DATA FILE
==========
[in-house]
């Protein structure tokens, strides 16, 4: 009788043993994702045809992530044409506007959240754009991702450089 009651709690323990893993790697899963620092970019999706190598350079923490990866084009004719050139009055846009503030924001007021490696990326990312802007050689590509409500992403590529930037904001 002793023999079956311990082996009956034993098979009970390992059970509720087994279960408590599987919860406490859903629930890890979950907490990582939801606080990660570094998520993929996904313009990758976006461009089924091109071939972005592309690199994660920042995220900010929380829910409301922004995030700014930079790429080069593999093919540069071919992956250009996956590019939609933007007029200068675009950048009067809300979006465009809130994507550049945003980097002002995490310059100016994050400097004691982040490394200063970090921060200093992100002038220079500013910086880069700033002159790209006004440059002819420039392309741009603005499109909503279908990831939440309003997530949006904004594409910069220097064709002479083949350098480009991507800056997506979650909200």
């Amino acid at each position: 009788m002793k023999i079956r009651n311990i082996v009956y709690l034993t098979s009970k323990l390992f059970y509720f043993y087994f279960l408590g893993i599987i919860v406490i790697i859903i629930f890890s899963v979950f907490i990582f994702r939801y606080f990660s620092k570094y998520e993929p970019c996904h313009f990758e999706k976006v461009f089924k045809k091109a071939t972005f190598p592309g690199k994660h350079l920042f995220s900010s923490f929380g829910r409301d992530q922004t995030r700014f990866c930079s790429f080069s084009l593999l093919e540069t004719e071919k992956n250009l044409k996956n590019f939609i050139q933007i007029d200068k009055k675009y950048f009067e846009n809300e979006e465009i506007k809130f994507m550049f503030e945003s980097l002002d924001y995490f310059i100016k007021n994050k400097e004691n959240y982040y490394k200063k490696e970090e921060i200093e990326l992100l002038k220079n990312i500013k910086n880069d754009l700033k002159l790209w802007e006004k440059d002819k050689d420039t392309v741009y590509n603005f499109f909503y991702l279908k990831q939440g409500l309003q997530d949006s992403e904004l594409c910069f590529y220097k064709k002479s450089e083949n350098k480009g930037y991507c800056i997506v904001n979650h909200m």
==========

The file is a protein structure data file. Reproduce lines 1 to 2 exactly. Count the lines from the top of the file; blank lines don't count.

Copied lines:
[in-house]
């Protein structure tokens, strides 16, 4: 009788043993994702045809992530044409506007959240754009991702450089 009651709690323990893993790697899963620092970019999706190598350079923490990866084009004719050139009055846009503030924001007021490696990326990312802007050689590509409500992403590529930037904001 002793023999079956311990082996009956034993098979009970390992059970509720087994279960408590599987919860406490859903629930890890979950907490990582939801606080990660570094998520993929996904313009990758976006461009089924091109071939972005592309690199994660920042995220900010929380829910409301922004995030700014930079790429080069593999093919540069071919992956250009996956590019939609933007007029200068675009950048009067809300979006465009809130994507550049945003980097002002995490310059100016994050400097004691982040490394200063970090921060200093992100002038220079500013910086880069700033002159790209006004440059002819420039392309741009603005499109909503279908990831939440309003997530949006904004594409910069220097064709002479083949350098480009991507800056997506979650909200």